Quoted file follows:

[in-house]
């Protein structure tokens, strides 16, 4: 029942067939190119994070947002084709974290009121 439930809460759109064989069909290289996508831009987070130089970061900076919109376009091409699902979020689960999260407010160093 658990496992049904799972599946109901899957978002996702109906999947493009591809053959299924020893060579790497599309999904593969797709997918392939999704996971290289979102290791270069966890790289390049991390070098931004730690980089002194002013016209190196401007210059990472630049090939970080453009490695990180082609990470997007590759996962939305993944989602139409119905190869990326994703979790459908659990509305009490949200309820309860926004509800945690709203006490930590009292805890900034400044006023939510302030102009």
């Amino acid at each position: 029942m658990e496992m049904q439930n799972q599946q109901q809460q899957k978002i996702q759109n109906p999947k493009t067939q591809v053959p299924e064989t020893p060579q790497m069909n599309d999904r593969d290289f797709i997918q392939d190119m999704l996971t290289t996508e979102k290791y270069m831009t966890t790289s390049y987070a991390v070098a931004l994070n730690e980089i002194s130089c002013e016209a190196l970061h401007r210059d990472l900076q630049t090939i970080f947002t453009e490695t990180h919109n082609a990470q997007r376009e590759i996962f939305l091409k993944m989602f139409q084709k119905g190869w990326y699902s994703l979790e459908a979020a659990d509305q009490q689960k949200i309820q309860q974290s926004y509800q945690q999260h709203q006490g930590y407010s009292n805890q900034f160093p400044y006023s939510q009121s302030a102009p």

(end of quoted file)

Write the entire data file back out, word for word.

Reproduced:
[in-house]
């Protein structure tokens, strides 16, 4: 029942067939190119994070947002084709974290009121 439930809460759109064989069909290289996508831009987070130089970061900076919109376009091409699902979020689960999260407010160093 658990496992049904799972599946109901899957978002996702109906999947493009591809053959299924020893060579790497599309999904593969797709997918392939999704996971290289979102290791270069966890790289390049991390070098931004730690980089002194002013016209190196401007210059990472630049090939970080453009490695990180082609990470997007590759996962939305993944989602139409119905190869990326994703979790459908659990509305009490949200309820309860926004509800945690709203006490930590009292805890900034400044006023939510302030102009």
């Amino acid at each position: 029942m658990e496992m049904q439930n799972q599946q109901q809460q899957k978002i996702q759109n109906p999947k493009t067939q591809v053959p299924e064989t020893p060579q790497m069909n599309d999904r593969d290289f797709i997918q392939d190119m999704l996971t290289t996508e979102k290791y270069m831009t966890t790289s390049y987070a991390v070098a931004l994070n730690e980089i002194s130089c002013e016209a190196l970061h401007r210059d990472l900076q630049t090939i970080f947002t453009e490695t990180h919109n082609a990470q997007r376009e590759i996962f939305l091409k993944m989602f139409q084709k119905g190869w990326y699902s994703l979790e459908a979020a659990d509305q009490q689960k949200i309820q309860q974290s926004y509800q945690q999260h709203q006490g930590y407010s009292n805890q900034f160093p400044y006023s939510q009121s302030a102009p």